The Maryland Women’s Caucus released a set of recommendations Wednesday on how to root out and prevent sexual harassment in the Maryland General Assembly.
The bipartisan group of female lawmakers wants all legislators and staff to undergo additional and more frequent training. It also wants the legislature to hire a “sexual harassment specialist” who would track all complaints of misconduct and coordinate the enhanced training.
The caucus members propose including lobbyists in the assembly’s sexual harassment policy, which has been in place since the 1990s.
The four-page list of recommendations also suggests a consultant conduct a study every two years to measure the prevalence of sexual harassment in the state’s capital.
“This is a starting point,” said Del. Ariana Kelly, caucus chair and a Democrat from Montgomery County, after the caucus unanimously adopted the recommendations Wednesday morning.
“Anyone want to be on record as ‘opposed’?” Kelly asked her colleagues, who erupted in laughter. “OK, don’t laugh so loud,” she said.
The caucus plans to draft legislation that would set some of their ideas into law. The recommendations will be forwarded to a mostly- female commission examining how the Maryland legislature could improve the way it handles complaints of sexual harassment. The commission is set to begin meeting later this month.
The efforts come amid a national conversation about sexual assault and sexual harassment throughout Hollywood and the worlds of politics and business.
Late last year, General Assembly leaders adopted new policies to handle the tracking and resolution of sexual harassment claims against lawmakers. Before then, the legislature did not track the number of complaints that were filed, nor how they are resolved.
Senate President Thomas V. Mike Miller and House Speaker Michael E. Busch announced last month they would form a new commission to evaluate whether the legislature should further shift its policies.
The women’s caucus envisions “potentially an initial increase in complaints” after the more thorough training and the more transparent complaint process they support takes effect.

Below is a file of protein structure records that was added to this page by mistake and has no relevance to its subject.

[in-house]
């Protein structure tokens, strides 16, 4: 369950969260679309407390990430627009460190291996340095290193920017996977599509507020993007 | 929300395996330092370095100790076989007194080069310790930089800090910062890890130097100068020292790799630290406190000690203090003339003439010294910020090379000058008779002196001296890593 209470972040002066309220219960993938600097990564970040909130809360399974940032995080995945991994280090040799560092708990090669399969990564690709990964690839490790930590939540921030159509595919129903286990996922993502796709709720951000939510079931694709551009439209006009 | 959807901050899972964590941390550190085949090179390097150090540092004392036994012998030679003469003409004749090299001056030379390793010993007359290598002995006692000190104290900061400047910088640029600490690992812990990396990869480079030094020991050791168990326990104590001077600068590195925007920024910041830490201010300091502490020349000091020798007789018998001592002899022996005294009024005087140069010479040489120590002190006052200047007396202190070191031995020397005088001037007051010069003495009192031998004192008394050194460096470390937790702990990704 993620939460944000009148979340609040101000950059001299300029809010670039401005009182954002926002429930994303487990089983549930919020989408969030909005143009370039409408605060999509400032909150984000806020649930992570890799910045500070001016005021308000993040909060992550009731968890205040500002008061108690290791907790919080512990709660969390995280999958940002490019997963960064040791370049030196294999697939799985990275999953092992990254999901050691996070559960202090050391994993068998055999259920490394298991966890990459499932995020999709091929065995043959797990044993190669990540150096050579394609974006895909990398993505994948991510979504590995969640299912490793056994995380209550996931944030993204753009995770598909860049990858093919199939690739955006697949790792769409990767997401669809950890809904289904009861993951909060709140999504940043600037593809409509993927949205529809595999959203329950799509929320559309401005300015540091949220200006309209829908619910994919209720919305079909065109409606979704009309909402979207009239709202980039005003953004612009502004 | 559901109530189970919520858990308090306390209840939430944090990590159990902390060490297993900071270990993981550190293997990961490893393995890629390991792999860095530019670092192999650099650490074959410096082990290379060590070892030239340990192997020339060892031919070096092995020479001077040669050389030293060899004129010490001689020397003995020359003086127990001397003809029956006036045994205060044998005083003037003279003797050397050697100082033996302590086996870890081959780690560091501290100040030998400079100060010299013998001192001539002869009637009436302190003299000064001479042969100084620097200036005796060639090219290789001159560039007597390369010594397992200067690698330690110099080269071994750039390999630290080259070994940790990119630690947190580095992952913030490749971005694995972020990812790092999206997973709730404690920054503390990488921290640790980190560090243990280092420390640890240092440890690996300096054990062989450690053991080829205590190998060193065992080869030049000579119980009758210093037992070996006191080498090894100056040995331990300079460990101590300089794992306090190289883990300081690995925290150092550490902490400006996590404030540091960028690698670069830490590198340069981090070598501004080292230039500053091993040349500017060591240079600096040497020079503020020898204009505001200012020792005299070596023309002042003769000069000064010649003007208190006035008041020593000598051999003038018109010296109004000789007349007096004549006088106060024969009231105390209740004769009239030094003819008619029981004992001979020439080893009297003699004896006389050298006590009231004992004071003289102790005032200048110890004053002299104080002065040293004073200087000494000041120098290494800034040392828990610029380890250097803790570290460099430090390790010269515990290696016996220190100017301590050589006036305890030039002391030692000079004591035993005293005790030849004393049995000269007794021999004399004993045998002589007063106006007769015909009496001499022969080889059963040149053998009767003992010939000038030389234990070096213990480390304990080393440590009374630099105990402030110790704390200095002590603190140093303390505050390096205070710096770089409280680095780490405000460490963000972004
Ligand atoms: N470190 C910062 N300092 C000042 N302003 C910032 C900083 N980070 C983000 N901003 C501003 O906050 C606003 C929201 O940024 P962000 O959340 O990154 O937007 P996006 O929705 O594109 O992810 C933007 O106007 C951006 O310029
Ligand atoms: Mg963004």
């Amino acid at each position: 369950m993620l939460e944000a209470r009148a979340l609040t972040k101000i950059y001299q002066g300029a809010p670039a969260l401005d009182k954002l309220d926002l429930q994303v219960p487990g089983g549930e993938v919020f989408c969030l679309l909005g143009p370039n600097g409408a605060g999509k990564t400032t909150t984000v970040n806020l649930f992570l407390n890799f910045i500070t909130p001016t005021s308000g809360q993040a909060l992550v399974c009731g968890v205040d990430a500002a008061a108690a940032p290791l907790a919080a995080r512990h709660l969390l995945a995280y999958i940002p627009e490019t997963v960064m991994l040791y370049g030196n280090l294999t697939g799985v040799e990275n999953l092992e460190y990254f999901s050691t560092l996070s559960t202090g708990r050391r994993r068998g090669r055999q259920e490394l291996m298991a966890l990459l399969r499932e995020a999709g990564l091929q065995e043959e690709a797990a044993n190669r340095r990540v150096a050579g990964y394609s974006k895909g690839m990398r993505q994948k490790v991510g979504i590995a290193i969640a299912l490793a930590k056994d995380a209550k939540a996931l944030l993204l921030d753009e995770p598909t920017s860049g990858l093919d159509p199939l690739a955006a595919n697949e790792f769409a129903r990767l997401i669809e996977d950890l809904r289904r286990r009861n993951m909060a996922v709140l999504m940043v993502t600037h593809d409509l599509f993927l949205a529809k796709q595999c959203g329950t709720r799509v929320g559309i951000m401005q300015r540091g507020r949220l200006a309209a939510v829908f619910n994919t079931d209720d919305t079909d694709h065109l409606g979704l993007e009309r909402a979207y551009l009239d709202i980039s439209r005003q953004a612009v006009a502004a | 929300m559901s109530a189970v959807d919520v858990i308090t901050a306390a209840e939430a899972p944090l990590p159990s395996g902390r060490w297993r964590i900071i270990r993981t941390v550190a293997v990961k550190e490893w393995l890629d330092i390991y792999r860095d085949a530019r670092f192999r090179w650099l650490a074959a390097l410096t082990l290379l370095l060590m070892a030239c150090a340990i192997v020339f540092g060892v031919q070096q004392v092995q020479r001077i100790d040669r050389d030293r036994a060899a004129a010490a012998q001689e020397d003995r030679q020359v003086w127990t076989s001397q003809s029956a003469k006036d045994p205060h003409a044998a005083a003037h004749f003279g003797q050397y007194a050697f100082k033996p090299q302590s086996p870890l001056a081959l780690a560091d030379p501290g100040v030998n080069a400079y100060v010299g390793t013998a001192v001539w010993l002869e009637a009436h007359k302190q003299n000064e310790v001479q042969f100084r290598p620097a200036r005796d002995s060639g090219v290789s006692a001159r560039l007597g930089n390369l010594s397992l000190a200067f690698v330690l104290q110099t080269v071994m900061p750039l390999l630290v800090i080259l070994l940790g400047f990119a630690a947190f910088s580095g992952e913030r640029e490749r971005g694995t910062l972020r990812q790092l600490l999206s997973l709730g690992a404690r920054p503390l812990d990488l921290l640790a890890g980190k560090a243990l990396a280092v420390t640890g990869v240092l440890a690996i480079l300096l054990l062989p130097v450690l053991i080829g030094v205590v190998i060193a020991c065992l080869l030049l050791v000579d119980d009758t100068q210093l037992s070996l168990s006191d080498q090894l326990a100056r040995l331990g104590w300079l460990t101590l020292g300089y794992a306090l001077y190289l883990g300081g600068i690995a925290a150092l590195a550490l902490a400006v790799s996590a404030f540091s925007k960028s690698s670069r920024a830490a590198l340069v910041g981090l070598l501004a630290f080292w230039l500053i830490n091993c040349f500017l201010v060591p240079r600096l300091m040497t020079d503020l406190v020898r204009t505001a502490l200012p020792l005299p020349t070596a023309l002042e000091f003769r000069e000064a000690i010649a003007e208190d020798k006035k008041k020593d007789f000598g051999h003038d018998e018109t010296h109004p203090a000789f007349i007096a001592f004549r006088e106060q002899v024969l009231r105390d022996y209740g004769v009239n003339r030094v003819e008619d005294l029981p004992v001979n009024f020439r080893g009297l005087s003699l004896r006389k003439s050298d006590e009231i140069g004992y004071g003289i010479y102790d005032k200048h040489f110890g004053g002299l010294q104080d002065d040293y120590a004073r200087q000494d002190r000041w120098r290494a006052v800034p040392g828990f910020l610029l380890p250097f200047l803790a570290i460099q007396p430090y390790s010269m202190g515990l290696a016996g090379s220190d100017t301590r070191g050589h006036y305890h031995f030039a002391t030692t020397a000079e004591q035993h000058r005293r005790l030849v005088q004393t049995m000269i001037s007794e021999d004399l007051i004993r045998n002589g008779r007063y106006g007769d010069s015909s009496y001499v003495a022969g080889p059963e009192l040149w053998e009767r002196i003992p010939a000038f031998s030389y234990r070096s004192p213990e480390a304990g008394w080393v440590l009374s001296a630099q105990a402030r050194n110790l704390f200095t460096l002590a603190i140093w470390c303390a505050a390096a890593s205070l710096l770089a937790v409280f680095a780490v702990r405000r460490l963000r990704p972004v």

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Their proposal also suggests emphasizing that bystanders can both report misconduct and intervene to stop it, as well as making clear that there are retaliation protections for anyone who reports unacceptable behavior.
Their suggestions say the state should use anonymous complaints to identify repeat offenders, and they offered a series of reforms to take the reporting and investigation of claims out of the hands of the presiding officers of the General Assembly.
Under the caucus’ recommendations, victims could make a report to a greater number of people — including caucus leaders, all committee chairs and vice chairs, and a representative of the state’s ethics panel — and all reports will be funneled confidentially to their proposed “sex harassment specialist.”
Presiding officers Miller and Busch — who are now the clearinghouse for such complaints — would only be notified at the request of the complainant and not be part of the process of investigating complaints.
The caucus recommended that the independent harassment specialist should work with the Committee on Legislative Ethics, rather than the having the committee itself conduct the investigation.
They also think lawmakers’ attendance at mandatory anti-harassment training should be a matter of public record and subject to the state’s public information laws.
The caucus also recommended expressly prohibiting sexual relationships between lawmakers and interns.